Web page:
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First Impressions of Seoul, South Korea

SOUTH KOREA

Heather Markel, Best Selling Author, TEDx Speaker, Traveler, Full Time Travel and Business Coach

Leaving Malaysia was unexpectedly sad. After a month there, I had adjusted to the heat, the culture, and even felt like I knew a neighborhood and people in it. I treated myself to a business class seat with miles flying from Kuala Lumpur to Seoul, South Korea. It was epic! I’ve never ridden in a business class bus, with leather seats, exclusive to those of us sitting in the best seats on the plane.

At one point in my flight, I looked out to the right, and I saw lightning in the distance. I felt completely nervous, and wondered why we were flying in a storm. Then I realized, the ride was smooth, and the storm must have been far enough away so as not to be a problem.

First Impressions

After a month in heat where I wished for a shower three times a day, I landed into the rain that apparently washed away the last of the season’s cherry blossoms. It was grey, cold, and my first confrontation happened at the SIM card desk at the airport. I had pre-ordered a SIM card online, and found that I couldn’t make voice calls on it. The woman at the counter, when I went to complain, insisted it was my fault for ordering the wrong card, though she did exchange it for me.

Durres port

Next was the most difficult experience I’ve had in five years getting a taxi. You see, none of the usual apps work in South Korea. I had to get Kakao Taxi, which you have to link with Kakao Talk (that’s how I discovered I didn’t have a voice SIM card) and then figure out how to get the darn thing to work in English. Eventually, I got a taxi but couldn’t link my credit card to the app due to another requirement I didn’t meet so had to pay in cash. And, the driver spoke only enough English to tell me his age, ask me mine, and tell me I am very pretty. Not a comfortable entry to the country.

I cashed in some Marriott points for a lovely room outside the center of Seoul. This meant living in a residential neighborhood. There was very little English spoken outside of my hotel. My first night, I was rejected from a restaurant because I was alone! The next morning I was yelled at by the cashier at the convenience store where I tried to add cash to my subway card. She was right, I spoke no Korean, and it’s her country. But, I walked away feeling there were 100 rules I was breaking just by standing there. I noticed no bright colors, no eye contact, and just felt like I was getting everything wrong. And, I was alone, another rule broken.

More Frustrations

I had been looking forward to coming to South Korea for years. Now I wondered whether I ought to figure out someplace else to go and cut the trip short.

I’m freezing, and I need something warm to wear. The hotel suggests the student area of Hongdae, and helps me use another new app, Kakao Metro, to figure out how to get there. 40 minutes later, I’m walking around the shops, umbrella in tow. Another rude awakening happens at the first shop where I find something I might like to try. They don’t allow trying on any tops! There’s no fitting room. I can’t put the items on over my clothes. It’s just take it or leave it. I am somewhere between insulted and stupefied. How am I supposed to buy a sweater if I can’t try it on and see if I like it??!!

bari port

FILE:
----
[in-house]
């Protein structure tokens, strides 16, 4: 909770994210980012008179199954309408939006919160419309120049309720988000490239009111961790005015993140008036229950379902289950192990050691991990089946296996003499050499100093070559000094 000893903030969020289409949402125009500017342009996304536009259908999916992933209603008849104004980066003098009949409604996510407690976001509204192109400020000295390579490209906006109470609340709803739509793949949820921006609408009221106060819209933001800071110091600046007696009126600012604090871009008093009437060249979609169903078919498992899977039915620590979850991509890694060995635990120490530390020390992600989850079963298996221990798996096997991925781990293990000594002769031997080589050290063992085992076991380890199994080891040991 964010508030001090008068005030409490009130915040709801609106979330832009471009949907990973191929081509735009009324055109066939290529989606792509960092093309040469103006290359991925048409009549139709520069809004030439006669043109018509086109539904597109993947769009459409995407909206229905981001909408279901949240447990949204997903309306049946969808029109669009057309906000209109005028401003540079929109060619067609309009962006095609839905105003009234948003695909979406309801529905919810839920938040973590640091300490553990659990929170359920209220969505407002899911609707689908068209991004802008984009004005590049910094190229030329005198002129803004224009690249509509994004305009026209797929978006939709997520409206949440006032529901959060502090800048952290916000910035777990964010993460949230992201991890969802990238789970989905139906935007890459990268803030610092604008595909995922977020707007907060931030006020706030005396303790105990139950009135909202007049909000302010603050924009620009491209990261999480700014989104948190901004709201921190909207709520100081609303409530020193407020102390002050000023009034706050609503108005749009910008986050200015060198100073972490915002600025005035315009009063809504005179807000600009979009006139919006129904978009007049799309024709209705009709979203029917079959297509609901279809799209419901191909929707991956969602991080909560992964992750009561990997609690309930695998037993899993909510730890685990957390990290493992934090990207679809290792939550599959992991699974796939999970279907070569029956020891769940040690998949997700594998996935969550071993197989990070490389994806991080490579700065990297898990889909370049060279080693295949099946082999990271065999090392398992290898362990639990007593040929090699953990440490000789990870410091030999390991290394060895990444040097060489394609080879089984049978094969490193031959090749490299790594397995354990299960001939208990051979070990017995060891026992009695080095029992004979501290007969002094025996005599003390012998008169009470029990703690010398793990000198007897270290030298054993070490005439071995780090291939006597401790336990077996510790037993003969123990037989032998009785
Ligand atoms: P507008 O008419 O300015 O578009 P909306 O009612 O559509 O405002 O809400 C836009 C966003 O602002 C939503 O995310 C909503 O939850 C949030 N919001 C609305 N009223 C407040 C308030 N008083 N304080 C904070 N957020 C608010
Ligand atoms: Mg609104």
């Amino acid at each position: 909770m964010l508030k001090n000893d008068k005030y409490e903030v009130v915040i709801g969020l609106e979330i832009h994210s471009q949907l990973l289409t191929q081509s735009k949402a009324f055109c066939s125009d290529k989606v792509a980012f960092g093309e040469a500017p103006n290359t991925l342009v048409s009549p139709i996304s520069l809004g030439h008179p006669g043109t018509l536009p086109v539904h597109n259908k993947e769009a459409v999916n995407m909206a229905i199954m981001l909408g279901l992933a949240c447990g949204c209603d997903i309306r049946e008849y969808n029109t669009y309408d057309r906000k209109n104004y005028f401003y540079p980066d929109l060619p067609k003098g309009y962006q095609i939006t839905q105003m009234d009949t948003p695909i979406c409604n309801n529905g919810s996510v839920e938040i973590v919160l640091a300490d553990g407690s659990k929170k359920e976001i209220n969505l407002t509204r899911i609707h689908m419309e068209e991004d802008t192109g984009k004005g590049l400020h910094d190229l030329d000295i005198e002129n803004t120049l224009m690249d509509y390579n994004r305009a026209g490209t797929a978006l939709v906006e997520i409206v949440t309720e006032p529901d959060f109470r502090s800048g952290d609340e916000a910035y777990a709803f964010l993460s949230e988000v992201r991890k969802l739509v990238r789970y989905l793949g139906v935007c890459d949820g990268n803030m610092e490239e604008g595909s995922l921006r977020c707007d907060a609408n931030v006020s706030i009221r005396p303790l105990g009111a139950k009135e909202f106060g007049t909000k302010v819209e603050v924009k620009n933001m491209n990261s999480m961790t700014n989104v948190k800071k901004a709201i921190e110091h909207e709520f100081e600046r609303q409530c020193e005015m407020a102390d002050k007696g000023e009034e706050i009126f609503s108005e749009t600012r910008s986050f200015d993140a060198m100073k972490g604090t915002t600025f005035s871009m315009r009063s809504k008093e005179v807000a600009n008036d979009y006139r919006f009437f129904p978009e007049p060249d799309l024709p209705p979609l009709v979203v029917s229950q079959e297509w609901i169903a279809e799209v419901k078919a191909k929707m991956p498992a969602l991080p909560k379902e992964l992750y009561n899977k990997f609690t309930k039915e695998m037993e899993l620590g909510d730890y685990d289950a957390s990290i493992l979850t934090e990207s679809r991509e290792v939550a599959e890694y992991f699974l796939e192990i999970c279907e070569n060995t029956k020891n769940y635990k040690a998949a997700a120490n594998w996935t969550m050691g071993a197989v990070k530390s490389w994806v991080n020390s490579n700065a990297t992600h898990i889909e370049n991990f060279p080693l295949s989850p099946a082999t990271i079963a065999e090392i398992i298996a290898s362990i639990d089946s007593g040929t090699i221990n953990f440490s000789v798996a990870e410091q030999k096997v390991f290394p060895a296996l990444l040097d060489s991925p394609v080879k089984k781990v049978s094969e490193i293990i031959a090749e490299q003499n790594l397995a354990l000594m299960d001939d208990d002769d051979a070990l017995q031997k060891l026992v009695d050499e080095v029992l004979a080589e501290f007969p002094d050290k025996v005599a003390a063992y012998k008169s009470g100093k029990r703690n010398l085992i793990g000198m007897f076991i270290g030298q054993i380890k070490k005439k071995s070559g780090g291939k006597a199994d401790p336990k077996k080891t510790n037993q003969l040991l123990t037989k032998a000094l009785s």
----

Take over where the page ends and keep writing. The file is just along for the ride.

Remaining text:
I’m soon tired, disappointed, frustrated, and still cold with no sweater. I realize this area isn’t going to work for me and head back to the subway. On the way, I pass a larger store (as opposed to the boutiques I was visiting). I duck inside. There are no rude sales women to stop me, so I weave through the store, and hit the jackpot. I find a lovely green sweater and it’s about $17 USD! It becomes my treasured sweater for my month in South Korea. It warms me and it matches just about everything.

Things Start Improving

Over the next week, I spend most days trying to figure out how to exist and see Seoul. I take a free walking tour. There are too many people in the group and somehow doesn’t cover what I expected. I do learn about a K-Pop museum and see one of the main palaces. I also learn that the beautiful dresses people wear around the city are called Hanbok and that anyone can rent them for a few hours or a day. Mental note – I’m going to do that! I also take a tour to the DMZ which is fascinating. To see North Korea’s flag waving in the distance, as well as an idea of one of the tunnels they built to try and overtake Seoul was, well, beyond what any history book could have taught me. 

While I came here for the green tea, I had no idea there was such a big skincare culture. I’ve never seen so many masks in my life. If you’ve got a body part, there’s a mask for it somewhere in South Korea! I try eye masks, face masks, hand masks, neck masks and the most interesting – a neck lifting mask! It hurts the ears, but it might just work a little bit! Here is me in three masks, simultaneously. It looks scary, but the results are nice!

Near the end of the week, I discover Bukchon Hanok Village. Somehow, all the difficulties of the week are replaced with this feeling of happy inspiration. There are people in beautiful Hanbok everywhere and I’m walking along houses from the Joseon dynasty, and one of them even looks like a scene I saw in a K-Pop show on Netflix. Something inside me clicks, and I realize, I’m beginning to “get it”. Customs and behaviors here take a lot of getting used to, but I now am beginning to understand how people will react to my behavior and how to semi fit in! It makes a world of difference. I no longer feel like leaving. In any case, I’m about to fulfill the action that is my reason for coming to South Korea in the first place – journey to Jeju Island! I end my first week feeling satisfied and ready to discover more of this fascinating country.

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